Blue Hydrogen: Yuck!
I wish to commend you on the excellent piece by Sean O’Leary on blue hydrogen and the effort to have us all subsidize the building of a hydrogen hub in the Ohio River Valley. I’d like to add a couple of points, mostly from a Zoom I watched yesterday through the VOICES coalition, a presentation by Tom Solomon who heads 350.org in New Mexico.
He said that two recent peer-reviewed studies found that blue hydrogen is 20% worse than just burning natural gas for electricity, in terms of carbon footprint.
I should clarify, as O’Leary’s piece did not, that blue hydrogen is hydrogen generated from fossil fuels (usually methane) but with the CO2 (supposedly) captured and sequestered. Grey hydrogen is derived from fossil fuels without carbon capture, and is 98% of the market today. Then there is green hydrogen, derived from renewable energy—this is less than one percent of hydrogen today, no doubt because it’s much more expensive than grey hydrogen.
For transportation, from extraction to the wheels, renewable energy powering an electric car is 77% efficient. Renewable energy to a fuel cell-powered car is 33%, even without carbon capture. Furthermore, there are currently 55,000 charging stations for electric cars all over the US, and only 55 for fuel cell cars, all of them in California.
It simply makes no sense to use a less efficient, more expensive means to generate fuel or power, and then attempt to capture the carbon at extra cost in money and energy. So why would we do this? Why would we pay much more, either in taxes or power bills, to subsidize a less efficient way to accomplish things? Given that solar and wind are now the cheapest energy sources as well as the least polluting, why aren’t we putting subsidies there instead?
O’Leary’s piece summed it up nicely. This scheme is not an attempt to create energy while avoiding greenhouse gas emissions. It’s an attempt to prolong the gas industry in the face of increasing pressure to finally do something about climate change, and in the face of increasing competition from renewable energy. O’Leary points to “campaign donations” (a euphemism for bribes) to politicians from industry.
It’s my opinion that the reason we keep seeing such a train of false solutions to climate change is that decision-makers and researchers have been given a two-part mandate: find a way to reduce emissions, and don’t change anything about power or economic relations. The first is preferable but fakery is acceptable if necessary, as the second is iron-clad; “nothing will fundamentally change” is a mandate. I believe the two are mutually incompatible, and thus we see a string of glittery high-tech magic wands that appear with fanfare, are hyped and given public funds, and then quietly disappear. This is at least the second time hydrogen has appeared in this magic show.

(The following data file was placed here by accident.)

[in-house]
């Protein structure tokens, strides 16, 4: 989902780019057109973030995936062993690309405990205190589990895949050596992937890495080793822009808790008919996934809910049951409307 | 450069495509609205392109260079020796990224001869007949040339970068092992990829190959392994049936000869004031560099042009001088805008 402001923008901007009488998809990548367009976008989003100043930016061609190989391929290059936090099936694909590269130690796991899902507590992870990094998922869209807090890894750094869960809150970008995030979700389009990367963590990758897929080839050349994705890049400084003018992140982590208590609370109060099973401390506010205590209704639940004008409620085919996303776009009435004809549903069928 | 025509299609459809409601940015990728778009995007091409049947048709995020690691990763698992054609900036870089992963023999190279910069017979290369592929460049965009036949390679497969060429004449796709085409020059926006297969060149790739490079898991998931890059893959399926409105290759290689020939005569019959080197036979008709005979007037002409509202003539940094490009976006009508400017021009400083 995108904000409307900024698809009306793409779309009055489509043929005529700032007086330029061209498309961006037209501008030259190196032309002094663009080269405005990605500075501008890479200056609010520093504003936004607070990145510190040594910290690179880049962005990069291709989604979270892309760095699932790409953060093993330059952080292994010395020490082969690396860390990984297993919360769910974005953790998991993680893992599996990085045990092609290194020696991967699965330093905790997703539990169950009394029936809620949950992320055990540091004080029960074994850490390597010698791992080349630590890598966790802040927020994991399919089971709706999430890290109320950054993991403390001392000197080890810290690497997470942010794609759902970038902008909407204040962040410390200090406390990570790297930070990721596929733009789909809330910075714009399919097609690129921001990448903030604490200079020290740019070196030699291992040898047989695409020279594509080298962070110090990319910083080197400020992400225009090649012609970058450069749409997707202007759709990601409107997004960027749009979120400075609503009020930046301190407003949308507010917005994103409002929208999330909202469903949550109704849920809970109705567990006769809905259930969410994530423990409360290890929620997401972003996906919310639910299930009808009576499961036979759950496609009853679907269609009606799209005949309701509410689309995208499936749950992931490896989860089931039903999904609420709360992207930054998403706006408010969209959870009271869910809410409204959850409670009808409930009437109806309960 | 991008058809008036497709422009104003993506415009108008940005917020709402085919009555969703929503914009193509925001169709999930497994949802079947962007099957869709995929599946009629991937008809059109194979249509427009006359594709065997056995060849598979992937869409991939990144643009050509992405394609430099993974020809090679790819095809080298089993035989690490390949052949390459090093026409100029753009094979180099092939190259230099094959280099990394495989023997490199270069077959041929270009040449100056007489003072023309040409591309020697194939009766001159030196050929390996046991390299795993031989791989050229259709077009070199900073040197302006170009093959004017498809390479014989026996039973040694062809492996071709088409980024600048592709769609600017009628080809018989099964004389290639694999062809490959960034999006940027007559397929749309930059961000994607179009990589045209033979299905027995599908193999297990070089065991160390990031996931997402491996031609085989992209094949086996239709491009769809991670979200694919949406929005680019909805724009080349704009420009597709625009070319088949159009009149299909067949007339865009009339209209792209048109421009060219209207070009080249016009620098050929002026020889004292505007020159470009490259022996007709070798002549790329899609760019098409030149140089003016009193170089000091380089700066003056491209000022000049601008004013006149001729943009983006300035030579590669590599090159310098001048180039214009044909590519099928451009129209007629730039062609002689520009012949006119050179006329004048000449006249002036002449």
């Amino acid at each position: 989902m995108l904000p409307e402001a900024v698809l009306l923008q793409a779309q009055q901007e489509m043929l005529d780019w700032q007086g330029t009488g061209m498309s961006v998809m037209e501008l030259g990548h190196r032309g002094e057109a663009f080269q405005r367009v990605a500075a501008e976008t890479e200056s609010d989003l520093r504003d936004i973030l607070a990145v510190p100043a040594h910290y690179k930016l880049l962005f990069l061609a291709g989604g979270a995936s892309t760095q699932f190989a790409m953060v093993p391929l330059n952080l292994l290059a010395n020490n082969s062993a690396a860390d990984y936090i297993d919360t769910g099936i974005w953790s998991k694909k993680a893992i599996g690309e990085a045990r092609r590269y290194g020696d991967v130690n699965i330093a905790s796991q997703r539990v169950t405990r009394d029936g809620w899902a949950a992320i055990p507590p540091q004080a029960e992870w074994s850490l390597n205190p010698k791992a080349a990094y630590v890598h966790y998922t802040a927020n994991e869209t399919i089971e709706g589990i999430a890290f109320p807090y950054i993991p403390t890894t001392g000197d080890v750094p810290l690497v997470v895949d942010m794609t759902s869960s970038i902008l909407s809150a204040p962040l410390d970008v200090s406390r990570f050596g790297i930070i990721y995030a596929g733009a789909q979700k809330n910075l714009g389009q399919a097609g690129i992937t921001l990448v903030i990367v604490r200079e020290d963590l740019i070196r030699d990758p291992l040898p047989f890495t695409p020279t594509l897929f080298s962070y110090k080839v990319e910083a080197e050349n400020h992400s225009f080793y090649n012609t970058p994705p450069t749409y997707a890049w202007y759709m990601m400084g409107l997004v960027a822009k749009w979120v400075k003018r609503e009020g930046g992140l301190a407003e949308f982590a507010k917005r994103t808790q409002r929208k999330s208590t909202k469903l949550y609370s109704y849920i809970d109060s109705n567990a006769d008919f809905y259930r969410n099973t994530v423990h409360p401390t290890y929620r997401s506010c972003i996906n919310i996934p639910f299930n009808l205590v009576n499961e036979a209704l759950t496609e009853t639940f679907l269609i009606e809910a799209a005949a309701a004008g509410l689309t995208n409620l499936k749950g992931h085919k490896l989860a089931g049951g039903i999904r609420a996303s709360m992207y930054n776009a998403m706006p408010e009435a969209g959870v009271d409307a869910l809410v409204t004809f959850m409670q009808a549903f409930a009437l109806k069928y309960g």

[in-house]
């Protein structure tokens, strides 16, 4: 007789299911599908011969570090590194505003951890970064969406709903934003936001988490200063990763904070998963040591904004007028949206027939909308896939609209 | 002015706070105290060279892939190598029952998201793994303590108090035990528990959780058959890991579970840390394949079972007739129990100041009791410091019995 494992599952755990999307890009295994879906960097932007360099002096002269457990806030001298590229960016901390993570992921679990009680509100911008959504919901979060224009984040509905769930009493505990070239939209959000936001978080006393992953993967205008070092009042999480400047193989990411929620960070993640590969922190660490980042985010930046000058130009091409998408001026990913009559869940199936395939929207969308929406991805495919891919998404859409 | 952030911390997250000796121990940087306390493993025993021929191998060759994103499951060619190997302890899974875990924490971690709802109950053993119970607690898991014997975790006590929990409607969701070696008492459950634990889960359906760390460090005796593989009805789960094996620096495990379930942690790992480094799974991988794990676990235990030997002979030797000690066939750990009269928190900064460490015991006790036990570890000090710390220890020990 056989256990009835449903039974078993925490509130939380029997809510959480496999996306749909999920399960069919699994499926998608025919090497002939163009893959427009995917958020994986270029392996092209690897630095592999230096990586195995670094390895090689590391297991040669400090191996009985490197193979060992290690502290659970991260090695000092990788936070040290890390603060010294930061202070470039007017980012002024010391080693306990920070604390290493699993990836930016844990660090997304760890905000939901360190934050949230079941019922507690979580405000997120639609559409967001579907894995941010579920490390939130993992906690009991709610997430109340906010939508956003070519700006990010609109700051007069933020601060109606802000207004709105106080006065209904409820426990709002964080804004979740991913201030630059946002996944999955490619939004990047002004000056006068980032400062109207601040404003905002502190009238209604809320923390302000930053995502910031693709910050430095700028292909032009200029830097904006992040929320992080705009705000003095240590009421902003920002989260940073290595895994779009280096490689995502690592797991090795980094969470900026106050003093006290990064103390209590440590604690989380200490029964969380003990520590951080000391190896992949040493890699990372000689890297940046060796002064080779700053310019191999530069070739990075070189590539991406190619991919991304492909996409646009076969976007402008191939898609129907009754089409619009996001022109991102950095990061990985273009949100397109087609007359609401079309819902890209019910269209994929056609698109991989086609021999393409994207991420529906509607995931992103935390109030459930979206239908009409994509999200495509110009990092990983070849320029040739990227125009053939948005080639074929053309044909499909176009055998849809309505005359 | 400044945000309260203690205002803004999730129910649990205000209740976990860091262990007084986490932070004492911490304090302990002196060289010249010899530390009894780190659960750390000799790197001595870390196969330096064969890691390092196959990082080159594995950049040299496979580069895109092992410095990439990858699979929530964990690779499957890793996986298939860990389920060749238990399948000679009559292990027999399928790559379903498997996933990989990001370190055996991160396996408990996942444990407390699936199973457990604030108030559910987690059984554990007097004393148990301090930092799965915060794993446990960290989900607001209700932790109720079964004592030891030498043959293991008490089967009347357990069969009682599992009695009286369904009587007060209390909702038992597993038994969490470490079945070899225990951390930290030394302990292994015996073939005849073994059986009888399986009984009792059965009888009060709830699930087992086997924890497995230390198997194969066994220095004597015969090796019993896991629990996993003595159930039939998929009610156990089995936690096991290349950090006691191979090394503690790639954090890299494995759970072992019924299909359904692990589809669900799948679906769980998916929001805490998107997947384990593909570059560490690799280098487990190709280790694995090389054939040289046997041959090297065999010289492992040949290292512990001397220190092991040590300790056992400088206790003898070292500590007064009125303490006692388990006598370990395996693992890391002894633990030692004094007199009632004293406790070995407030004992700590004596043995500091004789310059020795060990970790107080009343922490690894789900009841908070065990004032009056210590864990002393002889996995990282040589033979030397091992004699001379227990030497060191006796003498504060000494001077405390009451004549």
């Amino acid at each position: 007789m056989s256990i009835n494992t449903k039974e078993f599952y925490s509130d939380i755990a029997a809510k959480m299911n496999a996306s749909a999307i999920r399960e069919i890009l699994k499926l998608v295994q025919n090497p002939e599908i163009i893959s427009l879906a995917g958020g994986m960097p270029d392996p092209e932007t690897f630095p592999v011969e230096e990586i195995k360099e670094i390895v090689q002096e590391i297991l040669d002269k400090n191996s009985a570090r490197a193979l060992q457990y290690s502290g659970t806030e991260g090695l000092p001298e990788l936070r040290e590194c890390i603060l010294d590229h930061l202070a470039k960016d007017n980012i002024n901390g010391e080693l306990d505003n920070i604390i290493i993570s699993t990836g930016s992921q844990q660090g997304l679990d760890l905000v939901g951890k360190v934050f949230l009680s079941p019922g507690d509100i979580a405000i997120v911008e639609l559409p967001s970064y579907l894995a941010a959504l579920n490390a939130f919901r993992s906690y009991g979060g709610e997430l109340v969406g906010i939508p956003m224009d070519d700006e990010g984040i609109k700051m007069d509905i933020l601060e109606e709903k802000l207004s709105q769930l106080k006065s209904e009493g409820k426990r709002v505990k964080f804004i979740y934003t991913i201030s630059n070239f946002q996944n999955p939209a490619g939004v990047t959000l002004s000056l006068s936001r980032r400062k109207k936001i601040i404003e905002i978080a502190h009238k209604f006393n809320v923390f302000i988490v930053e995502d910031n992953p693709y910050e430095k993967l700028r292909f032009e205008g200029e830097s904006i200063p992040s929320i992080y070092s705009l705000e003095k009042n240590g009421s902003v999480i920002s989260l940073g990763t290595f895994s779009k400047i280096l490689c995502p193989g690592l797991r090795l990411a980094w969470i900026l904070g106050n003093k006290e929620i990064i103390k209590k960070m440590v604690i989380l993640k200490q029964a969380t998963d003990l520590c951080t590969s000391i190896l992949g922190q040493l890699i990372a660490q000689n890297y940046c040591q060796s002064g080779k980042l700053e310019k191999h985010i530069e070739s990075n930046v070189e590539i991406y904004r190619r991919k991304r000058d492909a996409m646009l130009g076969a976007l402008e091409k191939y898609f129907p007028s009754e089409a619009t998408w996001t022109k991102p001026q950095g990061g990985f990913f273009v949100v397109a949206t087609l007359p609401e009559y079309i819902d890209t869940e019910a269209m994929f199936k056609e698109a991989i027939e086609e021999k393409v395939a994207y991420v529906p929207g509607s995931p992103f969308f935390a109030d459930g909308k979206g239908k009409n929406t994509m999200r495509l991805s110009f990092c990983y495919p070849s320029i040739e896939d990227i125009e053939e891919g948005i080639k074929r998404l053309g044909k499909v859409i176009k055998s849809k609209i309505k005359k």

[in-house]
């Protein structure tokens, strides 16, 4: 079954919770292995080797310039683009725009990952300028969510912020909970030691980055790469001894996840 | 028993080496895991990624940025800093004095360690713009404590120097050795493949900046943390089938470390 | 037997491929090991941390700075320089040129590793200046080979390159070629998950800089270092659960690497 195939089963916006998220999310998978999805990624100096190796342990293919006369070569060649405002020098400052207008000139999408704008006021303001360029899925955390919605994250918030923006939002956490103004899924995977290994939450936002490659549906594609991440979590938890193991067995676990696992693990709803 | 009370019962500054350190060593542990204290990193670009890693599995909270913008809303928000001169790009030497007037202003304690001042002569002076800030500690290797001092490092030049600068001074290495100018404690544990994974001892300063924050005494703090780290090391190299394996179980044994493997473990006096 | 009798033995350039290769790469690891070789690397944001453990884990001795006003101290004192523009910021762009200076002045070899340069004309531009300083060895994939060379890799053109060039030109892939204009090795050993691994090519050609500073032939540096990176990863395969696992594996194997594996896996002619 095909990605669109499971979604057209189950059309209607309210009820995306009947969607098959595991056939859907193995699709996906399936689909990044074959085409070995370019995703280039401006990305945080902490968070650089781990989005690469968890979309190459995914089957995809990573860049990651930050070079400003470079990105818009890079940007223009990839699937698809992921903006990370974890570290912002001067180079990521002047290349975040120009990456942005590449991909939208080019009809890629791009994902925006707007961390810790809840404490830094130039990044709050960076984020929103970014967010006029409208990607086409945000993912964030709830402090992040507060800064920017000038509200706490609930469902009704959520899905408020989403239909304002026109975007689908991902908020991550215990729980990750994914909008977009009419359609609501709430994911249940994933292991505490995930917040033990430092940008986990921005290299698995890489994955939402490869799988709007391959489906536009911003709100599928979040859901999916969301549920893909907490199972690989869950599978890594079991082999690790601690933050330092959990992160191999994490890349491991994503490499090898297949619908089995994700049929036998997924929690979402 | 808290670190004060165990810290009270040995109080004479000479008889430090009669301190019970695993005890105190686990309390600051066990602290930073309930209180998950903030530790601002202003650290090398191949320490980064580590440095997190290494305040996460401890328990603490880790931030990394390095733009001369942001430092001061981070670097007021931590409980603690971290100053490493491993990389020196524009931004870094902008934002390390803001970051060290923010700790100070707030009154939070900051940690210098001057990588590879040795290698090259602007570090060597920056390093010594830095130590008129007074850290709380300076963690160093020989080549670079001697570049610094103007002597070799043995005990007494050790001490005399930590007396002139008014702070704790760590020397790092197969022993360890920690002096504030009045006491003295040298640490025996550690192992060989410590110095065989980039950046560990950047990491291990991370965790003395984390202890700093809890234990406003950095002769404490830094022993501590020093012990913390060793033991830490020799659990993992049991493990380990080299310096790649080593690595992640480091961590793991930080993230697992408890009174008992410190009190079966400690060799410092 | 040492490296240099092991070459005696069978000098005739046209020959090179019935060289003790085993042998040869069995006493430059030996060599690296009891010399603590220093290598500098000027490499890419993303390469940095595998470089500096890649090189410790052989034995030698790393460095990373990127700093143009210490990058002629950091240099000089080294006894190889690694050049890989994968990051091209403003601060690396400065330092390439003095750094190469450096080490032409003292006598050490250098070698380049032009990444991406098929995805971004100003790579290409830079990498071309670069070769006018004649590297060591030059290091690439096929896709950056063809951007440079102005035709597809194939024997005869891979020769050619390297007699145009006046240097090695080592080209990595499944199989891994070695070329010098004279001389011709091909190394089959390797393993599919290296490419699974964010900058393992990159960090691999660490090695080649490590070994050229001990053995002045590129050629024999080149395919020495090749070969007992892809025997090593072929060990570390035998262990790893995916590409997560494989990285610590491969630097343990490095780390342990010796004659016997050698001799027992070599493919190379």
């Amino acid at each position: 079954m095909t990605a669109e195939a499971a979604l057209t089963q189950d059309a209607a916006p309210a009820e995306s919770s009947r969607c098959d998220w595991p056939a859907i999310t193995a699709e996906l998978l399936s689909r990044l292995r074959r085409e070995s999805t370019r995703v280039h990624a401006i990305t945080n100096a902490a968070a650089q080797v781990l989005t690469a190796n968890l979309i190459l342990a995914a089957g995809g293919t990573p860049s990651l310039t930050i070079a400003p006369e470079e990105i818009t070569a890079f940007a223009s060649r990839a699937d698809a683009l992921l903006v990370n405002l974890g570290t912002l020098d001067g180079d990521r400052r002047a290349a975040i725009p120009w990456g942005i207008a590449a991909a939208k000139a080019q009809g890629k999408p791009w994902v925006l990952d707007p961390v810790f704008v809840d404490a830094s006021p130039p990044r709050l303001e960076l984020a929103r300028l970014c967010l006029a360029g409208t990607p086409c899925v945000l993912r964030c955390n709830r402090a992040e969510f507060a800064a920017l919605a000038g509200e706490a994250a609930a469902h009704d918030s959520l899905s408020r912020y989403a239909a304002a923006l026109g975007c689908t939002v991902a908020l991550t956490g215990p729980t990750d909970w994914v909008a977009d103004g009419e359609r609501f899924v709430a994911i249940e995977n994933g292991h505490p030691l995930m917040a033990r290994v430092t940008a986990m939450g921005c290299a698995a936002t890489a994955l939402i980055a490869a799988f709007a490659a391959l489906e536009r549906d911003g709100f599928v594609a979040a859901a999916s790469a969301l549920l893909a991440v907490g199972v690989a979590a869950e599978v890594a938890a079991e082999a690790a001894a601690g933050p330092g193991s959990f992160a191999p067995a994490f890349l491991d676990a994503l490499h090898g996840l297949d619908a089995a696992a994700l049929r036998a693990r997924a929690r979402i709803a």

Realistically, if there is to be a solution to climate change and biodiversity loss, it must come from us. Primarily we have the power to stop contributing to all this by withdrawing from the consumption rat race, powering our homes renewably, reducing our traveling and generally stop supporting the large corporations that are running the show and blocking change.
Herbicides OK in a few places
The request to ban the use of agriculture pesticides on all National Wildlife Refuges is good. However very limited very carefully used pesticides are needed to save the native ecosystems from non-native invasive species. The National Wildlife Federation advocates for this. For example cut stumping Japanese Barberry and Oriental bittersweet when the plants are too hard to mechanically remove and thus greatly reduce the risk of Lyme disease from deer ticks. Cut stumping the non-native vines that strangle the trees and cause them to fall down such as Oriental bittersweet is also critical. We use a very small amount of 15% glyphosate at the little cup that forms where the plant is cut at ground level.
Marc Imlay PhD
Board member of Mid-Atlantic Invasive Plant Council
Note: This letter is in response to the article Sticking Up for Wildlife that appeared in the July issue.